evaluation of coastal artificial reef habitats by remotely operated vehicle (rov) survey straub, p.,...
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Evaluation of Coastal Artificial Reef Habitats by Remotely Operated Vehicle (ROV) Survey Straub, P., Evert, S., Luke, T., Sullivan, M. Richard Stockton College of NJ, Nacote Creek Marine Science and Environmental Field Station, Port Republic, NJ 08241Objectives Produce maps of chosen reef sites with GPS-referenced images using side scan sonar.
Produce video of chosen reef sites to capture and quantify mobile species (particularly black sea bass and tautog) use of the sites using a Remotely Operated Vehicle (ROV) (Fig 1.). Use ROV captured video to identify structures and correlate with sonar image maps.
Collect physical data (ROV) including salinity, temperature, pH, dissolved oxygen and chlorophyll (for phytoplankton) with special emphasis on data in and around structures.
Produce maps of the distribution of biological organisms using the reefs,
Identify primary producers on and off the reef utilizing underwater fluorometry to characterize the photosynthetic potential of encrusting algae, diatoms, coral and anemone zooxanthellae.
Synthesize the physical, biological and oceanographic data to develop an ecological model of the habitat that can be used to compare functions between artificial reef, types of artificial reef surfaces and open bottom. Accomplishments to date
The overall site has been surveyed and areas of study chosen.
Using a Klein 3900 side scan sonar, images have been captured and compared to video. Maps have been created that will be used in final presentation products and more importantly can be used by the ROVs navigational software during future surveys. These detailed images may eventually benefit recreational fisherman and divers (this site has not been side scanned by NJDEP).
Techniques for surveying have been developed and instruments have been modified as needed.
Physical data including salinity, temperature, pH, dissolved oxygen and chlorophyll (for phytoplankton) has been collected and the techniques and data management modified for future surveys.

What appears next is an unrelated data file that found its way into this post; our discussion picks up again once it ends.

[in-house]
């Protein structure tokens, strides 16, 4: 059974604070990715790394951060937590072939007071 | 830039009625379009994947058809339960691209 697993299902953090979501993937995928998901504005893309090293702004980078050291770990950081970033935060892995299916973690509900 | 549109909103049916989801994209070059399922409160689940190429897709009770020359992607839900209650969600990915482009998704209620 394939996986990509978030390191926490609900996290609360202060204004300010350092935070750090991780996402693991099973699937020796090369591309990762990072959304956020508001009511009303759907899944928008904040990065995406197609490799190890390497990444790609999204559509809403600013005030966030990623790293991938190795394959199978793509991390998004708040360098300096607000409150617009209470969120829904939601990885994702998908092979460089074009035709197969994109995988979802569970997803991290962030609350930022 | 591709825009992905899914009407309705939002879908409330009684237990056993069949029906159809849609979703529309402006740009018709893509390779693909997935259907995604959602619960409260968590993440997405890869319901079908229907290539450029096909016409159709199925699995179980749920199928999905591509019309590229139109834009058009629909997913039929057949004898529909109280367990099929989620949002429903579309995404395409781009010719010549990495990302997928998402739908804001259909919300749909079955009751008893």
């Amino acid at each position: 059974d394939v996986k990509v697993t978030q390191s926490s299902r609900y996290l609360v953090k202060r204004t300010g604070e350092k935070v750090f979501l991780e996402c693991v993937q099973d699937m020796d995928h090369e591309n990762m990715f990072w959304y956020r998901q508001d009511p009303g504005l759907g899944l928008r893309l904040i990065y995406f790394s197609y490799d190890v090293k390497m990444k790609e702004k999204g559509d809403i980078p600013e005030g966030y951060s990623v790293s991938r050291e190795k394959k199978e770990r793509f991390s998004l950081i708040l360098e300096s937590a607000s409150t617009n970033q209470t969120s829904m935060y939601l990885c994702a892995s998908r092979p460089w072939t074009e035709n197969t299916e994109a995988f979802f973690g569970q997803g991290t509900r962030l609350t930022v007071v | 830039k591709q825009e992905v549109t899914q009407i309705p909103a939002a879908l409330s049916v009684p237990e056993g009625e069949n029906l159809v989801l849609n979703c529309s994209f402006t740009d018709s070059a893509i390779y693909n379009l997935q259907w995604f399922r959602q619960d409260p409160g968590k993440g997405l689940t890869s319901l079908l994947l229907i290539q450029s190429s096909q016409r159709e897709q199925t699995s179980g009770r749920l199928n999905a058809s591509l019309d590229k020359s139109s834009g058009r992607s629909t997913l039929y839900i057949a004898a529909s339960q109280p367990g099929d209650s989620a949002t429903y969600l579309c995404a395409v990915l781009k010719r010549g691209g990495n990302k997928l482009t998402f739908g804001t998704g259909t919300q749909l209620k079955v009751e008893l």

Initial fish counts have been made on some structures, and the laser scaling methodology has been developed. Plans for additional surveys, both ROV and diver-based, are in place for the remainder of the Fall as weather and visibility conditions of the site allow.Figure 5. Still images captured by video during summer 2010 surveys on the LE Reef site. a. counting fish on the edges of the Southwicks Barge, b. Southwicks Barge approach to collect specimens with the grabber, visible at the bottom of the image, c. fish appear to congregate on the corners of these hard structures, d. reef ball inspection fish appear to congregate around and in these concrete structures, e. testing laser use for fish counts and measurements, f. using laser to measure organisms utilizing the surface area of a concrete reef ball in study area #2.Support for the ROV comes from the National Science Foundation under grant DBI-0959426 and from the Richard Stockton College of NJ. Support for the surveys is from a NJ Sea Grant Consortium development grant.AbstractPilot surveys have been undertaken on artificial reef sites 4 nm offshore of the mouth of the Mullica River and Little Egg Inlet, NJ utilizing a Seabotix LBV remotely operated vehicle (ROV). The site ranges from 15- 20 m depth and is part of the NJ DEP Little Egg reef. A diversity of artificial substrates including ships, barges, tanks, reef balls, concrete castings and construction debris have been placed at the site. A L-3/Klein 3900 dual frequency (445/900 KHz) digital side scan sonar was used to collect geo-referenced image data for surveys. Sonar images were processed using L3/Klein SonarPro and Chesapeake Sonar Wiz software. Three study areas of 325 sq. m have been established using side scan images comprising a deck barge, a field of reef balls and an area with no artificial structure. Each area has been converted to maps that can be utilized by the ROVs navigational software. Replicate transects were run in each of the three areas to video structure type, fish associations and benthic organisms. Geospatial location of sites, geo-referenced video and sampling has been demonstrated and will be used to model the productivity of these sites.Methods Pilot surveys have been undertaken on artificial reef sites using a Seabotix LBV remotely operated vehicle (ROV) (Fig 1). The site ranges from 15- 20 m depth and is part of the NJ DEP Little Egg Reef (Fig 2). The site contains ships, barges, tanks, reef balls, concrete castings and construction debris. A L-3/Klein 3900 dual frequency (445/900 KHz) digital side scan sonar was used to collect geo-referenced image data for survey. Sonar images were processed using L3/Klein SonarPro and Chesapeake Sonar Wiz software Three study areas of 325 sq. m have been established using side scan images comprising a deck barge (Fig 3), a field of reef balls (Fig 4) and an area with no artificial structure. Each area has been converted to maps that can be utilized by the ROVs navigational software. Replicate transects were run in each of the three areas to video structure type, fish associations and benthic organisms. Water quality data, oxygen, salinity, temperature, pH, and relative chlorophyll fluorescence were measured with a YSI 6920 V2 sonde. Video capture and size analysis of organisms was undertaken with Image-Pro Plus software. ResultsGeo-referenced side scan image maps were produced for the survey sites and used with the ROV USBL navigation system (Figs 3 &4). Video transects were collected from the 3 sites (Fig 5 a-f representative screen shots). Fish size was estimated using video capture software calibrated with the ROVs dual red lasers path (28.4 cm) using Image-Pro Plus (Fig 6). Water quality data collected with the YSI 6290 V2 sonde was plotted using EcoWatch software (Fig7).